Teddy Boys Research Paper

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During post-war Europe, in Britain one of the first youth subculture the “Teddy Boys” and the forgotten “Teddy Girls” emerged around the 1950s. This subculture soon spread throughout the United Kingdom and became largely associated with the American Rock n’ Roll genre of music. As the subculture began to spread, they began to be seen as a rebellious British youth subculture. By then the Teddy Girls by were overshadowed by the Teddy Boys since there were more of the boys than the girls. Not only that, they were deemed boring by the media because their role at the time were still focused at home. The name “Teddy Boys” derived from their style of fashion that attracted youths from their generation. Their Edwardian style of clothing came from the high class in the 1940s which could be…show more content…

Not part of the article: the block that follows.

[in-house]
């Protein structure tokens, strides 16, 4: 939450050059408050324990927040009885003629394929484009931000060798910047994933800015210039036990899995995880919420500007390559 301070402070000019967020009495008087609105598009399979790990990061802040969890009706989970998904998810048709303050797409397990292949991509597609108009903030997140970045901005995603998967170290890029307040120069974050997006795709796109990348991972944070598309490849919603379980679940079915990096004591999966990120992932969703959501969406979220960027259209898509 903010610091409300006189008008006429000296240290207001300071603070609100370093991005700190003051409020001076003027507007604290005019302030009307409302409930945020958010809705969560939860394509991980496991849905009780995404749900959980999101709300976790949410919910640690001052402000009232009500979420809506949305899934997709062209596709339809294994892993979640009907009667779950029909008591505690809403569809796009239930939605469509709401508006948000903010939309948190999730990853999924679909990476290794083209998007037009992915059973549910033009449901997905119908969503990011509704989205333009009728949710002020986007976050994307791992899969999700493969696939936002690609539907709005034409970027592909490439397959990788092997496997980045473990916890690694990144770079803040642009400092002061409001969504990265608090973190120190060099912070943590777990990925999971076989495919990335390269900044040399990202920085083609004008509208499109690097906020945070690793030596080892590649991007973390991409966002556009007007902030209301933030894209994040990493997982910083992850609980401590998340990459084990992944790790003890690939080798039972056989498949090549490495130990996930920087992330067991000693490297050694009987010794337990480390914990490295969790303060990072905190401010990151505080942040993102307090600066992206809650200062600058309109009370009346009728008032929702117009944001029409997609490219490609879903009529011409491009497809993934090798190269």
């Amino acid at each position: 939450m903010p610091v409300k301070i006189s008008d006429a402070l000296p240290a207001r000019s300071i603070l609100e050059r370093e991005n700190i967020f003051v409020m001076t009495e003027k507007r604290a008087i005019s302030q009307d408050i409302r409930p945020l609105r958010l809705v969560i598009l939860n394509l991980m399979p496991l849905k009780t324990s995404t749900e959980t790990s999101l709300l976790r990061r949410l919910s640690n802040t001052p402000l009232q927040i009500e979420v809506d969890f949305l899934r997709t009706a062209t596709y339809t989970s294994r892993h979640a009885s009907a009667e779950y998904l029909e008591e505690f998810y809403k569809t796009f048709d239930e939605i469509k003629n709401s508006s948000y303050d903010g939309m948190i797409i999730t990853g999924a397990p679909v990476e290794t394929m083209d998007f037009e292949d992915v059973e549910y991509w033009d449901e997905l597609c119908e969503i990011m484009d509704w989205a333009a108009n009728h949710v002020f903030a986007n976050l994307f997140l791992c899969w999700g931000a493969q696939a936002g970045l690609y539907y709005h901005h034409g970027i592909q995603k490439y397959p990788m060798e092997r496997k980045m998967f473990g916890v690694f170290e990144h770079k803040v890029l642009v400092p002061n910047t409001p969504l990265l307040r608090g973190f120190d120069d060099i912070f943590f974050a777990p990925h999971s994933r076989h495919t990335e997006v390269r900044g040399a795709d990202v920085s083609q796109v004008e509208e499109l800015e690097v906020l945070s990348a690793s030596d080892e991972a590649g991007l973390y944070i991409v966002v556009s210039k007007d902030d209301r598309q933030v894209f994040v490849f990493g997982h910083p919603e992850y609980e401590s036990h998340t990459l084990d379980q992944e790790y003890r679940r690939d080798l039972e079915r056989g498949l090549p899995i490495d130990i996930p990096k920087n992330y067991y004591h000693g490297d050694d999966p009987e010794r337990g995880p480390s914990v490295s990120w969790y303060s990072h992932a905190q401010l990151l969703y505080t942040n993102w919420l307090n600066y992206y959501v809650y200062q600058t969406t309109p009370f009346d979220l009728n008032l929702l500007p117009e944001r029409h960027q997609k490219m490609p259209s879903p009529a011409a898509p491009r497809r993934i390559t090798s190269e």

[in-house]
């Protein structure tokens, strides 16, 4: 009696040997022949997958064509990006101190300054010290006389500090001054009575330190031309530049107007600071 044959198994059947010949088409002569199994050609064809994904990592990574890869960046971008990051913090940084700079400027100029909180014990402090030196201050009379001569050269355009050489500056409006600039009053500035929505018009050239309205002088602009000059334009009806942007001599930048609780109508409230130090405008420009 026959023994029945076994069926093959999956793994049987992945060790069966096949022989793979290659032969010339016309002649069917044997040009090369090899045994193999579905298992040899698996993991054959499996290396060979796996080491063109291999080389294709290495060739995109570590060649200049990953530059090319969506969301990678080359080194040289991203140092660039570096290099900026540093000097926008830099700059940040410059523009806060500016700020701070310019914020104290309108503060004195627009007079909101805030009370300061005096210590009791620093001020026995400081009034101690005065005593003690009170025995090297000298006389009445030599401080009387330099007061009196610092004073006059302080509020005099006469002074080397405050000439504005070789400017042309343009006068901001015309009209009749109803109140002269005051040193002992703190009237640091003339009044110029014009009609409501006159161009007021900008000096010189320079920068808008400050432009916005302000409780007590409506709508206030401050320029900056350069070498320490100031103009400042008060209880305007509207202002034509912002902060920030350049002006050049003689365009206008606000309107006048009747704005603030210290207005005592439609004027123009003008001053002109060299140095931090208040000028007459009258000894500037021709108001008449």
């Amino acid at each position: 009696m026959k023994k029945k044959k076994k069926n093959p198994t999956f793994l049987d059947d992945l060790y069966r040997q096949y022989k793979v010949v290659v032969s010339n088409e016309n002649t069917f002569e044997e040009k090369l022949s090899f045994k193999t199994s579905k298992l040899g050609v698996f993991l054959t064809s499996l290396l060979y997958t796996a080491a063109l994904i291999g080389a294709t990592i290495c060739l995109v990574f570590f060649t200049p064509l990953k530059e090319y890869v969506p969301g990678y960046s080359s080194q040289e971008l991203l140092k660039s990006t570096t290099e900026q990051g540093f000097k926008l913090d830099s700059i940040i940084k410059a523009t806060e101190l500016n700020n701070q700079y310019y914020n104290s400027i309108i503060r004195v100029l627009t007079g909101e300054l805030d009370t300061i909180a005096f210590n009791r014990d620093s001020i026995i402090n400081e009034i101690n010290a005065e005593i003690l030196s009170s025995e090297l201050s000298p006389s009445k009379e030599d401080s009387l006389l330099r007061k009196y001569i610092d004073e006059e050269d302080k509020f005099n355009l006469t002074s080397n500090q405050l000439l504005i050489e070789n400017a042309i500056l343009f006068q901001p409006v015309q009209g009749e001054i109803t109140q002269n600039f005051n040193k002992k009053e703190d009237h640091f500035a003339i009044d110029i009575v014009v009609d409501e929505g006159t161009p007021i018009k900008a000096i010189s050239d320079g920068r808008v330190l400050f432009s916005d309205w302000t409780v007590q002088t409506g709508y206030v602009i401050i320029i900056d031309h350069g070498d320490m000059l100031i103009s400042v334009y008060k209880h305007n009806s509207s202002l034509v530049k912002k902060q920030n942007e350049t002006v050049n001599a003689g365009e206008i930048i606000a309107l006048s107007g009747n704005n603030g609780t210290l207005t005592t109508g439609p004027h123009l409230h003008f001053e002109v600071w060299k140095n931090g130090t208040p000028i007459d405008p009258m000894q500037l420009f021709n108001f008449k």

But soon the media started to portray the “Teddy Boys” as misfits to society as they began to become involved in petty crimes. These crimes became so severe that workers “started to hire ex-boxers, ex-soldiers, and even professional wrestlers to maintain order” (Lowenstein 74). The Teddy Boys quickly “earned a reputation for street fighting, low-level crime activity, and attacks on British’s growing West Indian community” (McKay et al. 898). It was their same attacks on the West Indian community that lead to their decline and a rise in another subculture. Even though the Teddy Boys weren’t shown in a positive light, this youth subculture became a breakthrough for other subcultures to emerge. Both the Teddy Boys and Teddy Girls set up fashionable trends for both male and female to follow, even though the males dominated this subculture. With it, they also set an example of what to expect as other subcultures would emerge taking after the Teddy Boys. Even still to this day, some subcultures in history can be compared to the Teddy Boys subculture and share something in common with
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